West meets East
University President Robben Fleming studies the ancient Chin ese art of acupuncture while on tour in Peking. Fleming, who has
been touring China since early this month with other American educators, returns home on Sunday.

party executives to inform them
of Tanaka's intentions.
The resignation announcement
has thrown open the race for
the party leadership, with Fi-
nance Minister Masayoshi Ohira
and former Finance Minister
Takeo Fukuda regarded as the
leading contenders.
AFTER announcing his de-
cision to resign, Tanaka told
reporters he took what was for
him the unusual step of paying
homage at the Buddhist altar in
his house and then telephoned
his 83-year-old mother at Ni-
igata in northern Japan.
He said he also phoned former
Prime Minister Eisaku Sato,
whom he succeeded in July
The vice president of the
LDP, 76-year-old Etsusaburo
Shiina-who is regarded as a
possible candidate for the pre-
miership if a caretaker govern-
ment is formed-has calledda
meeting of leaders of the dif-
ferent factions. within the party.
POLITICAL sou r c e s said
party leaders will first try to
solve the leadership question
through negotiation and con-
sensus, but a party election will
be held if this fails.
A negotiated solution is ex-
pected to increase the chances
of Fukuda, 69, who resigned
from the cabinet last July and
has been a vocal critic of Ta-
naka's "big money" policies.
Tanaka defeated Fukuda for
the party leadership in the 1972
See JAPAN'S, Page 2
York Times said in this morn-
ing's editions that the United
States and the Soviet Union
have agreed to limit their of-
fensive nuclear arsenals to
fewer than 2,500 long-range
missiles and bombers each.
Under the proposed agree-
ment the United States prob-
ably would not have to make
any substantial cuts in the
strength of its current nuclear
forces but the Soviet Union
would, according to the Times

Concerned Clericals for Ac-
tion/UAW (CCFA/UAW) last
night elected a seven-person
bargaining committee to repre-
sent the union in contract talks
with the University.
T h e committee members,
along with a professional UAW
bargaining team, hope to begin
contract sessions with Univer-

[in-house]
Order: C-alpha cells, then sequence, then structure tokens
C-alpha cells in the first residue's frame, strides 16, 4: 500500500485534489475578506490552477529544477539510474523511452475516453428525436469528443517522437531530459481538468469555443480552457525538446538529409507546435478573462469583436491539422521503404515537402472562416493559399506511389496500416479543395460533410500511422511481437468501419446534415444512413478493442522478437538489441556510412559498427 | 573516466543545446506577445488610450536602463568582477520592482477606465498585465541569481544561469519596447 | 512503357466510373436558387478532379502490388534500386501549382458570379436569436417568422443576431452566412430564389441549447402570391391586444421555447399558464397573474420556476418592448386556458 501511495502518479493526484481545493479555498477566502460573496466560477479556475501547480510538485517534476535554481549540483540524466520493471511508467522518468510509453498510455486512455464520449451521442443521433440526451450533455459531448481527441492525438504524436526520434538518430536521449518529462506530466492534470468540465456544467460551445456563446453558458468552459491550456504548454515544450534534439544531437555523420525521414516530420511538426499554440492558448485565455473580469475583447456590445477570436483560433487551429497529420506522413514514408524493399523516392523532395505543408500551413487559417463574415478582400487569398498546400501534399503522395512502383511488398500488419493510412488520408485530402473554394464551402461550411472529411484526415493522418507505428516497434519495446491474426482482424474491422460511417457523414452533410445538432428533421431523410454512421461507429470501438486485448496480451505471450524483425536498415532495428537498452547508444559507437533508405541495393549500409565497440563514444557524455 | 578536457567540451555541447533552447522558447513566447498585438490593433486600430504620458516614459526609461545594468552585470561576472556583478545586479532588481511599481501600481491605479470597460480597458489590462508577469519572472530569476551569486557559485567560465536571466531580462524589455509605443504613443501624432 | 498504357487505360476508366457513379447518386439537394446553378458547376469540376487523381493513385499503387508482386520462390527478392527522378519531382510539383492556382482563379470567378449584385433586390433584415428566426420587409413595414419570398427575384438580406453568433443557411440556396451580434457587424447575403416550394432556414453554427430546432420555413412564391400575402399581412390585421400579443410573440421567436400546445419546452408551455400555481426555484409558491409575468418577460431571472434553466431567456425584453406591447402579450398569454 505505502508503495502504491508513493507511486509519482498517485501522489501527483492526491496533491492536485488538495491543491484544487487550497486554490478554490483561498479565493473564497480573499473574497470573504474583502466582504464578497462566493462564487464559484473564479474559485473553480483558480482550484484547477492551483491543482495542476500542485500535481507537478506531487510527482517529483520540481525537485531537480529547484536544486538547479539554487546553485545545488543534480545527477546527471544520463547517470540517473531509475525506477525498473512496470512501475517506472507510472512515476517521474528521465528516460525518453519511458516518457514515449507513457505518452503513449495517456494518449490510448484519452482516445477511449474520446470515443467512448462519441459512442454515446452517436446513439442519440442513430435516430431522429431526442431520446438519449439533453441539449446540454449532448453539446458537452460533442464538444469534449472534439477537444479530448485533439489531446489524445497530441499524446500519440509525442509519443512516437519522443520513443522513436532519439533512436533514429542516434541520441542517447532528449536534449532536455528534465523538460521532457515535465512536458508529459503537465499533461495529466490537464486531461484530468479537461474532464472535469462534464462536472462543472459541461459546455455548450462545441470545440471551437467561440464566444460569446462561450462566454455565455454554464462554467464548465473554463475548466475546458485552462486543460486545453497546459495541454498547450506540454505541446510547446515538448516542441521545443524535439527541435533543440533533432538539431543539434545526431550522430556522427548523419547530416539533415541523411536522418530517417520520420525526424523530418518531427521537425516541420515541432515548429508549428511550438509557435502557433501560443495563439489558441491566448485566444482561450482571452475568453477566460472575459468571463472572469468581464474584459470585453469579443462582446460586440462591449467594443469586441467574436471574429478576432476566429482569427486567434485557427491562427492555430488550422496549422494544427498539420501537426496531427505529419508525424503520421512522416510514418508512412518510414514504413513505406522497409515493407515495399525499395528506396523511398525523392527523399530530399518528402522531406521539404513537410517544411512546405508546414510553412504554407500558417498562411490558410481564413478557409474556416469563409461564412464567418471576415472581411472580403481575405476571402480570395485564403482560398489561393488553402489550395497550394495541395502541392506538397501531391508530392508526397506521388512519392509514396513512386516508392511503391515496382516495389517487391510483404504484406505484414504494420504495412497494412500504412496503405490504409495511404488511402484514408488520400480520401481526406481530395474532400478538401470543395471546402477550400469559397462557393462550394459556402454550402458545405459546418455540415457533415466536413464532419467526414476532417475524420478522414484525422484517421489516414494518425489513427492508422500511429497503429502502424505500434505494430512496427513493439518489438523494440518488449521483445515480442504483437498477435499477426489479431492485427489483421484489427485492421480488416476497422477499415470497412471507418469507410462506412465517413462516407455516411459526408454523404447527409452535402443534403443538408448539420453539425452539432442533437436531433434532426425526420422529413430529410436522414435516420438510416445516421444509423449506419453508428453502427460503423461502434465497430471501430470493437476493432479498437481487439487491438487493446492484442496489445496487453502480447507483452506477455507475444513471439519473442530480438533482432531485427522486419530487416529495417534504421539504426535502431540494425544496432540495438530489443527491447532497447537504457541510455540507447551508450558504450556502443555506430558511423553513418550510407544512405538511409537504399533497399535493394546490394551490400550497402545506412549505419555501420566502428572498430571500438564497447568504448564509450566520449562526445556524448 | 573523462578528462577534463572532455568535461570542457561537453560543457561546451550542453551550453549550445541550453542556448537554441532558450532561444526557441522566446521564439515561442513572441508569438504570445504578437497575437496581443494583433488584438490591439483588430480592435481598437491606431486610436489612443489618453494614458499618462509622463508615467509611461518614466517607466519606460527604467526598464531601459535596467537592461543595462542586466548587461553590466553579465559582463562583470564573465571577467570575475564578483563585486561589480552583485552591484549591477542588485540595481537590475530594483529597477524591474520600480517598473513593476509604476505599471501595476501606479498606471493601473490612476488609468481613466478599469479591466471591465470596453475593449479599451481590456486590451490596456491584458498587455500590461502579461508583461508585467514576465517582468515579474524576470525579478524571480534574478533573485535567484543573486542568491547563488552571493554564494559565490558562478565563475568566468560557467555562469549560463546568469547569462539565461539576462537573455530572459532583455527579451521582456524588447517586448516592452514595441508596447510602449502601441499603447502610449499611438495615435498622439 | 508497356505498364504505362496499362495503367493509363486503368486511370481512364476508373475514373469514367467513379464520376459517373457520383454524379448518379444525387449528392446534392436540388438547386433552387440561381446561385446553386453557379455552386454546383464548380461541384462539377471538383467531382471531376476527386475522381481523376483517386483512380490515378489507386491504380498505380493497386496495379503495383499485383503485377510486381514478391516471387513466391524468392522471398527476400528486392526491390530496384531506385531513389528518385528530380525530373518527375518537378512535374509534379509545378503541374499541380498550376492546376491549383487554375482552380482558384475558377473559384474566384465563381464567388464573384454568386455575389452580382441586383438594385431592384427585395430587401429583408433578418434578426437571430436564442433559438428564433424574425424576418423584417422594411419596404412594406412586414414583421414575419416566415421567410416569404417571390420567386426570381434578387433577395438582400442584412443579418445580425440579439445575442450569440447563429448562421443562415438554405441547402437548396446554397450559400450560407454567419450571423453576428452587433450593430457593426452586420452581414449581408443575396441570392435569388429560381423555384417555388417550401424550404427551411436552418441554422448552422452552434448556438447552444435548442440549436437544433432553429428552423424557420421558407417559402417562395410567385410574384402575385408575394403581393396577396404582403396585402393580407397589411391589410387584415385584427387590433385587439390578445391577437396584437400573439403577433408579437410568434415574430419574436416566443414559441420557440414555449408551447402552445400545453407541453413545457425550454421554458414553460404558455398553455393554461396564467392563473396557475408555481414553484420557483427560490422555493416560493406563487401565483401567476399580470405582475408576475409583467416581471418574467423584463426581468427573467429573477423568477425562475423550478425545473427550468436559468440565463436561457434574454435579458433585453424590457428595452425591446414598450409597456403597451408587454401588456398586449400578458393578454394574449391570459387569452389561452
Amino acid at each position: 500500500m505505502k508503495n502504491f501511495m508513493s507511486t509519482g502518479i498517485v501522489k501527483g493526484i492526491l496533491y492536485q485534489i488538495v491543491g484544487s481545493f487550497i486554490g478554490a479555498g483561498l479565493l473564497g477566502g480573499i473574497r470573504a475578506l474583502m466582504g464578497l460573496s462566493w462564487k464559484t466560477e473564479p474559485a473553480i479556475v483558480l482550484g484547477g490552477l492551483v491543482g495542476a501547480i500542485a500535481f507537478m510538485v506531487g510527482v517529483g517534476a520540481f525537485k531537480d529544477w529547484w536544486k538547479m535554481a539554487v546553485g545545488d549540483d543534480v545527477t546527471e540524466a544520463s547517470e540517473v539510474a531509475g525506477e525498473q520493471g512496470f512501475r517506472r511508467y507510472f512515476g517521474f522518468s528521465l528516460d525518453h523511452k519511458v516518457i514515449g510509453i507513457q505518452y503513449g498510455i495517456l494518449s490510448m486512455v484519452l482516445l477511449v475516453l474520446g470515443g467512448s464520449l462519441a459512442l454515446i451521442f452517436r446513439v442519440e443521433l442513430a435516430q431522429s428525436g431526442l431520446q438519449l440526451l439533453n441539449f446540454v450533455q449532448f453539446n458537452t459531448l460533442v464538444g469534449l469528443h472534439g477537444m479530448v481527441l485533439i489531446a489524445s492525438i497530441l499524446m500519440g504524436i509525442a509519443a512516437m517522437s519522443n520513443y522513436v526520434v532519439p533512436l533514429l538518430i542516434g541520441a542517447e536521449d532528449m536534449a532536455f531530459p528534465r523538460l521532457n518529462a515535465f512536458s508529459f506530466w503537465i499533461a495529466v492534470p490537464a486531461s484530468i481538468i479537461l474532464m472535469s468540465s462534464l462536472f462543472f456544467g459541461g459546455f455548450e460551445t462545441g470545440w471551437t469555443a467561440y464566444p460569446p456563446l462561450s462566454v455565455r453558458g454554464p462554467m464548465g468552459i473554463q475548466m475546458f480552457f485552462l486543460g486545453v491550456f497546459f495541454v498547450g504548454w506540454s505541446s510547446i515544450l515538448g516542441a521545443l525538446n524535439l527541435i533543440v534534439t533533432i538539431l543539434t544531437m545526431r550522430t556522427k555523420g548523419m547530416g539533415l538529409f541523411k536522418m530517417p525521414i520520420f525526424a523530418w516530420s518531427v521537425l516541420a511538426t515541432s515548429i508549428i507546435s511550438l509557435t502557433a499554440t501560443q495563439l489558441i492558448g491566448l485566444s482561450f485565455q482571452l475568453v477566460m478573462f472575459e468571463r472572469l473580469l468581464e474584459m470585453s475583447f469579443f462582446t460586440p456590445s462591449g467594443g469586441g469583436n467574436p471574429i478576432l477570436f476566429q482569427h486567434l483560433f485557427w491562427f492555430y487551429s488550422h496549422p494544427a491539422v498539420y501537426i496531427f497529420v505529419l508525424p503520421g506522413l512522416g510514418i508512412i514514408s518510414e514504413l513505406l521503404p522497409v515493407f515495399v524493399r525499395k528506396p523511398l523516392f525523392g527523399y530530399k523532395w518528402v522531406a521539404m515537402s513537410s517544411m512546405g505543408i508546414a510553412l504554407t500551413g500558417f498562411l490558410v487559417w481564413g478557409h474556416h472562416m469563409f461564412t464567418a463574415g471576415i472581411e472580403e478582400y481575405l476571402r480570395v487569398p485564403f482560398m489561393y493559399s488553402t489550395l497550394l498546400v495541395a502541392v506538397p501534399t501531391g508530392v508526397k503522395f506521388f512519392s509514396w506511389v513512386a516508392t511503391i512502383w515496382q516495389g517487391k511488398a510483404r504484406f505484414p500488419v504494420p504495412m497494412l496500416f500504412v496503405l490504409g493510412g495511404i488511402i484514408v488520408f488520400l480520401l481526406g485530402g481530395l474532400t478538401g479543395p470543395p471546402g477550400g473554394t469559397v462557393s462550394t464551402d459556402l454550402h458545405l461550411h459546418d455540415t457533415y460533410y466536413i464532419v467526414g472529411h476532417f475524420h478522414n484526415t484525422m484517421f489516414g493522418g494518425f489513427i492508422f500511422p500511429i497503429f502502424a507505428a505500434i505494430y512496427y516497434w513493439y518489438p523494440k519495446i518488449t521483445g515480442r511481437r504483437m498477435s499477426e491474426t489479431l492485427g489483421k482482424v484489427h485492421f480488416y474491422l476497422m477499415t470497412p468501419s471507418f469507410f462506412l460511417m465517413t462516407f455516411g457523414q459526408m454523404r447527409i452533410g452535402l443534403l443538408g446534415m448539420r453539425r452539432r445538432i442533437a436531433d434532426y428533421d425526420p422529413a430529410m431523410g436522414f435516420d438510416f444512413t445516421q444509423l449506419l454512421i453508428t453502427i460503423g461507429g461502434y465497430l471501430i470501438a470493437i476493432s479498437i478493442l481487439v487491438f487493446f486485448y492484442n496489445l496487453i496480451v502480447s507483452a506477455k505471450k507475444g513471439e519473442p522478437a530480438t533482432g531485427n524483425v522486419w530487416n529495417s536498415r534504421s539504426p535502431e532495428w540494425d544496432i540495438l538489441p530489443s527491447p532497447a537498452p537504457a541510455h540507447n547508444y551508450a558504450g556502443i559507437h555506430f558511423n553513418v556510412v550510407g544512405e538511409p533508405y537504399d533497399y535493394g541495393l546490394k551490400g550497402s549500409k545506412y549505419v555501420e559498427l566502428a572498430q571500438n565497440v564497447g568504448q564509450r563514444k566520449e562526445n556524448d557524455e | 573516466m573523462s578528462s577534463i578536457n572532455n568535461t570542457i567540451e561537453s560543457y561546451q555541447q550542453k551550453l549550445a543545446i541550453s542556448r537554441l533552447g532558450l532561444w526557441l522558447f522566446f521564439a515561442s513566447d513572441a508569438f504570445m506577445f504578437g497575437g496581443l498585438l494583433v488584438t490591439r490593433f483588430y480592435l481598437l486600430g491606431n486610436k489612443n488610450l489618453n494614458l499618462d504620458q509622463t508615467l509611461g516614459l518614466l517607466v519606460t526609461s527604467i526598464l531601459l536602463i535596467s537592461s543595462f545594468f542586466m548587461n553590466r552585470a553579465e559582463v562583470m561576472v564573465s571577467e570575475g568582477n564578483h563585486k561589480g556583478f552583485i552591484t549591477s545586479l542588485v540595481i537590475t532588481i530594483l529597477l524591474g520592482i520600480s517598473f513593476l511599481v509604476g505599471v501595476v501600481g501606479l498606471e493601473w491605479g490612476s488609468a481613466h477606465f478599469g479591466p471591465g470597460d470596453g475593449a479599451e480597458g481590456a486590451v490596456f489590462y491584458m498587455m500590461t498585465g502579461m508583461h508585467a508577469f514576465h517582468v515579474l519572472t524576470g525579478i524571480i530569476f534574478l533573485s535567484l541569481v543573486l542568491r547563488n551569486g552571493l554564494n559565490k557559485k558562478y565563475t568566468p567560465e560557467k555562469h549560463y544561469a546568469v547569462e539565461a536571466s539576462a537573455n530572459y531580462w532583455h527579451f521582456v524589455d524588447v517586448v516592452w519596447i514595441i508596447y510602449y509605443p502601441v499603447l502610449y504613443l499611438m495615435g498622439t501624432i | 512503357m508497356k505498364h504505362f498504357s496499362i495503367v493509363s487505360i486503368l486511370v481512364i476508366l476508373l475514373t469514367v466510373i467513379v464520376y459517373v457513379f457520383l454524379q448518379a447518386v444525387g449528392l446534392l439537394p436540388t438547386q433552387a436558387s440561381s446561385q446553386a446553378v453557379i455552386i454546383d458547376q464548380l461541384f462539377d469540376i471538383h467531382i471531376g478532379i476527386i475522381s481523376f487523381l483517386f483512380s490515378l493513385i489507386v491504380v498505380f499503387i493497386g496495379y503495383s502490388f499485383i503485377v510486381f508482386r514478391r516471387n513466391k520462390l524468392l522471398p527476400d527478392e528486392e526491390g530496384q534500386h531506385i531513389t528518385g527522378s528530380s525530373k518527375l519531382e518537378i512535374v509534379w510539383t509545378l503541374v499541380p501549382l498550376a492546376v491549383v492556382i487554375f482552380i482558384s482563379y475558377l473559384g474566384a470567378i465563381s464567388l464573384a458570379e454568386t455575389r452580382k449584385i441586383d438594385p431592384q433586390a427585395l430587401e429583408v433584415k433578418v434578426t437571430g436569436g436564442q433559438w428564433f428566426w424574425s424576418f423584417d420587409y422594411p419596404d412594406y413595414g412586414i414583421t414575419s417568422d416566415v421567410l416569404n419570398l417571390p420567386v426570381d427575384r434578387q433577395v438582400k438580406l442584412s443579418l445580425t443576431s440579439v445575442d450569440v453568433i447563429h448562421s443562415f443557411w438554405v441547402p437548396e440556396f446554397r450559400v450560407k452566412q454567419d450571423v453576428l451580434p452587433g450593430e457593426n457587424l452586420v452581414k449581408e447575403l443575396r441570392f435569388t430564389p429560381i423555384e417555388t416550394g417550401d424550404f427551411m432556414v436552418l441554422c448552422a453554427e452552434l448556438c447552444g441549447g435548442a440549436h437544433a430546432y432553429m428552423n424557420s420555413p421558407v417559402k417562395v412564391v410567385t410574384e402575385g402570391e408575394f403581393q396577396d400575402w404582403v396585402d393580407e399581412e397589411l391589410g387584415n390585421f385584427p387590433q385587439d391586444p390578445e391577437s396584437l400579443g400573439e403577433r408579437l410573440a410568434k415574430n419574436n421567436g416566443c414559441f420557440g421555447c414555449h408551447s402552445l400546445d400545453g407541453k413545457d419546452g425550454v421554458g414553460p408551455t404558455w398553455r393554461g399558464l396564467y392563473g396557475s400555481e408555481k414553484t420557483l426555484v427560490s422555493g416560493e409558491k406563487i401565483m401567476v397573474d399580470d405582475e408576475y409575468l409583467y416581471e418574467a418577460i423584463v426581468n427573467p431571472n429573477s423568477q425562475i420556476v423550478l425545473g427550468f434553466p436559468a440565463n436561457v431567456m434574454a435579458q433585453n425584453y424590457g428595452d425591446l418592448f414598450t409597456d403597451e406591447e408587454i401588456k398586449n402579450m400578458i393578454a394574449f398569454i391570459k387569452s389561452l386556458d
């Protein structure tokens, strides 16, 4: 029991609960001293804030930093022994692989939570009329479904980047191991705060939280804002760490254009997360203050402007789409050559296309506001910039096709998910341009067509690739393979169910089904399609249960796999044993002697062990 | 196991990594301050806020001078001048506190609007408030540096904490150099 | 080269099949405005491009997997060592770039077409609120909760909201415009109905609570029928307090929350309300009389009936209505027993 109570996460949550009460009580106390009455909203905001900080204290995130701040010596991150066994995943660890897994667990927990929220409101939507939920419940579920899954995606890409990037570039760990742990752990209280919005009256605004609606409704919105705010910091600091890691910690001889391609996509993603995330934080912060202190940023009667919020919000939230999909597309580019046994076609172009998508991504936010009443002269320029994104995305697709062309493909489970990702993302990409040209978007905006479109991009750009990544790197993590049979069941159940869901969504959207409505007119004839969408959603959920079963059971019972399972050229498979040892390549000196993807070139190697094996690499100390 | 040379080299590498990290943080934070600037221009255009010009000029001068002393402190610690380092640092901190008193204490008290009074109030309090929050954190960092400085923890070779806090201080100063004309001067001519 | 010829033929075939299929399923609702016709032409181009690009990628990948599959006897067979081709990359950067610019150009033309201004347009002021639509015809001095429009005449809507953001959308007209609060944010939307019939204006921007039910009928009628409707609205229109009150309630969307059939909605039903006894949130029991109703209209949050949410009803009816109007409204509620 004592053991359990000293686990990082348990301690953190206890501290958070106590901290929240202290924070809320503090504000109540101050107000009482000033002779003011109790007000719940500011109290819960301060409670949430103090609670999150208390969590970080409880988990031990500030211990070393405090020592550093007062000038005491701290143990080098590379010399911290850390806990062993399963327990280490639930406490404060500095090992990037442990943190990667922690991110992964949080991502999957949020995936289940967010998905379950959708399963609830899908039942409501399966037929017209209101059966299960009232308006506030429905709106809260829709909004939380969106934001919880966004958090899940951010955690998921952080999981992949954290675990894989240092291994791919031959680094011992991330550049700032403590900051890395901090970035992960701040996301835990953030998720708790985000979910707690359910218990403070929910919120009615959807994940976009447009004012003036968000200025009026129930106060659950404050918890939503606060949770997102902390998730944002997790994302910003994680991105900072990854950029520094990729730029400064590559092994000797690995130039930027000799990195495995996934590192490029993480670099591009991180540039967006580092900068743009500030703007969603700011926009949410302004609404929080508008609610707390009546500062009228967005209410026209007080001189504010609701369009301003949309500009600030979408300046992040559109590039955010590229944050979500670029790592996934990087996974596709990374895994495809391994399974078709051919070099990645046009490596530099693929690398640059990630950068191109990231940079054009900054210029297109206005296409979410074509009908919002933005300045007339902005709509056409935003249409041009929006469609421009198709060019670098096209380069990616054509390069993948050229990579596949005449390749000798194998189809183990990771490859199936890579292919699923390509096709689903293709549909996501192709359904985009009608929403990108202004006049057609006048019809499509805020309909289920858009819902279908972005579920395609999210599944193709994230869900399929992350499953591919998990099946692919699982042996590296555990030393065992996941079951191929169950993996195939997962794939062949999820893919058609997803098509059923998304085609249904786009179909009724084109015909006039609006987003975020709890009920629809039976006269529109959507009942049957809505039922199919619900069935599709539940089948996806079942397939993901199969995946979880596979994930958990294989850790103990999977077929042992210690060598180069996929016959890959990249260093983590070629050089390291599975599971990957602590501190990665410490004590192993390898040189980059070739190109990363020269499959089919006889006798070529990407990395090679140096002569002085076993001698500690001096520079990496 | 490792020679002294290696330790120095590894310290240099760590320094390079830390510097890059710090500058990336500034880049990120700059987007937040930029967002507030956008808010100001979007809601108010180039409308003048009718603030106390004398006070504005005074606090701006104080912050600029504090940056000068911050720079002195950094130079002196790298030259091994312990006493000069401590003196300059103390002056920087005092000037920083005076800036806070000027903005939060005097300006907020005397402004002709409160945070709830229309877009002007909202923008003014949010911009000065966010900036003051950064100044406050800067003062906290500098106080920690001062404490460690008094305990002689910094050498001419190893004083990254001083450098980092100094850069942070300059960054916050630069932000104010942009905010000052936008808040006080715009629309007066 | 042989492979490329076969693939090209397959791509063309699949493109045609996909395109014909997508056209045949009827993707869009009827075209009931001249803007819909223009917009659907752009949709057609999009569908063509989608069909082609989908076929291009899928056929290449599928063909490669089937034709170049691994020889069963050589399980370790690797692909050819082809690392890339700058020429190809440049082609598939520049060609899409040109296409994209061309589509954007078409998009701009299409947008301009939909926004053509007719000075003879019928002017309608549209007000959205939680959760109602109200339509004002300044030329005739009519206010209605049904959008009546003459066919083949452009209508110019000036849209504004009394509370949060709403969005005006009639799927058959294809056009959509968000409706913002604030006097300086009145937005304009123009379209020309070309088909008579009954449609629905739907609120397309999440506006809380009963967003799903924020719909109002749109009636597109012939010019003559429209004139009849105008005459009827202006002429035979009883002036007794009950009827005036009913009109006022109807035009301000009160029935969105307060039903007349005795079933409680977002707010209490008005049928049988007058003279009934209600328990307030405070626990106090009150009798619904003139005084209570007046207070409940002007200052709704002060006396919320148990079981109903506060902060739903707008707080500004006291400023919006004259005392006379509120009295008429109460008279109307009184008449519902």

sity administrators within a few
THE SEVEN new members of
the Bargaining Committee are
Otis Calvary, Judy Duhoff, Jane
Gould, Jean Jones, Deborah
Moorehead, Nancy Scarbro and
Susan Susselman. Frances In-
gram and William Schrock were
named alternates.
Jean Jones, chairwoman of
the Union's Interim Steering
Committee, said she was con-
cerned that only 200 of the 3,000
campus clericals were present
at the meeting. But sheadded,
"I know some people are hang-
ing back. People have contacted
us. Some just want more infor-
mation before they get more in-
Jones said she hopes more
clericals will show interest in
the union once a contract is
ratified. She predicted that
many clericals who are not now
paying union dues would pay
after ratification.
"IF WE BARGAIN for them
and get services rendered for
they, they will probably pay un-
ion dues," she said.
UAW International represen-
tative Curtis McGuire, who will




By AP and Reuter
Three physicians, appointed
by a court to determine if for-
mer President Richard Nixon is
physically fit to testify at the
Watergate cover-up trial, spent
two hours inside Nixon's wall-
ed, seaside estate in San Cle-
mente yesterday.
H-owever, the doctors drove
out the gates of the villa with-
out stopping to talk with re-
porters, and there was no
word on whether they had ex-
amined the former president or
determined whether he was
able to testify at the trial of
five former aides.

NIXON spokespersons were
unavailable for comment. Ask-
ed if the former president un-
derwent the physical exam, a
secretary who answered the
telephone said, "I'm not at lib-
erty to say anything about
Earlier yesterday, the medi-
cal team visited Memorial
Hospital here and studied the